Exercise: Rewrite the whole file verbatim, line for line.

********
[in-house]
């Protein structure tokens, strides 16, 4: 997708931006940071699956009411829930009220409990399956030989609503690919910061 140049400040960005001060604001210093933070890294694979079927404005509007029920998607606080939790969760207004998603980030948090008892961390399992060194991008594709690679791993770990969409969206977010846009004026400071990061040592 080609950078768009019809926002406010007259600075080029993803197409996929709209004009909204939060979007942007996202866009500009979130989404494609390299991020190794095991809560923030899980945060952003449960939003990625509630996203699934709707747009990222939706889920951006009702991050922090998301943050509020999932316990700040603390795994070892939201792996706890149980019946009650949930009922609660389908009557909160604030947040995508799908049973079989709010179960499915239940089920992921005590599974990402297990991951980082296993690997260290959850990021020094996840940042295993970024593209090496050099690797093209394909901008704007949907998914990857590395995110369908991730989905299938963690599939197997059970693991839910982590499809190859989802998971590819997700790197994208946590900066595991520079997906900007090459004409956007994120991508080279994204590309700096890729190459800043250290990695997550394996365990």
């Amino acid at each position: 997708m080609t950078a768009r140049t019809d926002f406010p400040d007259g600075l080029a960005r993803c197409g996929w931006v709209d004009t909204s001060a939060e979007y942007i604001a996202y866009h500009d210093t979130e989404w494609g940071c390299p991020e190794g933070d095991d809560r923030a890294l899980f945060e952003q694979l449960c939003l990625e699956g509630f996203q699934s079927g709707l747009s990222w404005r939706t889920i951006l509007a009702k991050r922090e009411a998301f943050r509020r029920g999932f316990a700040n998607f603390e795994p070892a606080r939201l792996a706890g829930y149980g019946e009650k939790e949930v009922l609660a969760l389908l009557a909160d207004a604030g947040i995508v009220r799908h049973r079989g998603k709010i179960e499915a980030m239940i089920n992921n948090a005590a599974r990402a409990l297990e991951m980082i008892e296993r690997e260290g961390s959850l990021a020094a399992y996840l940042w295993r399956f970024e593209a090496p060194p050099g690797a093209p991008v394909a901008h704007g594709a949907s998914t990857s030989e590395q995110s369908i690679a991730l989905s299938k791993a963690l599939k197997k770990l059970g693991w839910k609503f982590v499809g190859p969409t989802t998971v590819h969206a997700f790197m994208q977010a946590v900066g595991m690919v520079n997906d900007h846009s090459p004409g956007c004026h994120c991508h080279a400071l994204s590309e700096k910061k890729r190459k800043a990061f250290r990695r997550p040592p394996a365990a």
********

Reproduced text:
[in-house]
């Protein structure tokens, strides 16, 4: 997708931006940071699956009411829930009220409990399956030989609503690919910061 140049400040960005001060604001210093933070890294694979079927404005509007029920998607606080939790969760207004998603980030948090008892961390399992060194991008594709690679791993770990969409969206977010846009004026400071990061040592 080609950078768009019809926002406010007259600075080029993803197409996929709209004009909204939060979007942007996202866009500009979130989404494609390299991020190794095991809560923030899980945060952003449960939003990625509630996203699934709707747009990222939706889920951006009702991050922090998301943050509020999932316990700040603390795994070892939201792996706890149980019946009650949930009922609660389908009557909160604030947040995508799908049973079989709010179960499915239940089920992921005590599974990402297990991951980082296993690997260290959850990021020094996840940042295993970024593209090496050099690797093209394909901008704007949907998914990857590395995110369908991730989905299938963690599939197997059970693991839910982590499809190859989802998971590819997700790197994208946590900066595991520079997906900007090459004409956007994120991508080279994204590309700096890729190459800043250290990695997550394996365990």
């Amino acid at each position: 997708m080609t950078a768009r140049t019809d926002f406010p400040d007259g600075l080029a960005r993803c197409g996929w931006v709209d004009t909204s001060a939060e979007y942007i604001a996202y866009h500009d210093t979130e989404w494609g940071c390299p991020e190794g933070d095991d809560r923030a890294l899980f945060e952003q694979l449960c939003l990625e699956g509630f996203q699934s079927g709707l747009s990222w404005r939706t889920i951006l509007a009702k991050r922090e009411a998301f943050r509020r029920g999932f316990a700040n998607f603390e795994p070892a606080r939201l792996a706890g829930y149980g019946e009650k939790e949930v009922l609660a969760l389908l009557a909160d207004a604030g947040i995508v009220r799908h049973r079989g998603k709010i179960e499915a980030m239940i089920n992921n948090a005590a599974r990402a409990l297990e991951m980082i008892e296993r690997e260290g961390s959850l990021a020094a399992y996840l940042w295993r399956f970024e593209a090496p060194p050099g690797a093209p991008v394909a901008h704007g594709a949907s998914t990857s030989e590395q995110s369908i690679a991730l989905s299938k791993a963690l599939k197997k770990l059970g693991w839910k609503f982590v499809g190859p969409t989802t998971v590819h969206a997700f790197m994208q977010a946590v900066g595991m690919v520079n997906d900007h846009s090459p004409g956007c004026h994120c991508h080279a400071l994204s590309e700096k910061k890729r190459k800043a990061f250290r990695r997550p040592p394996a365990a």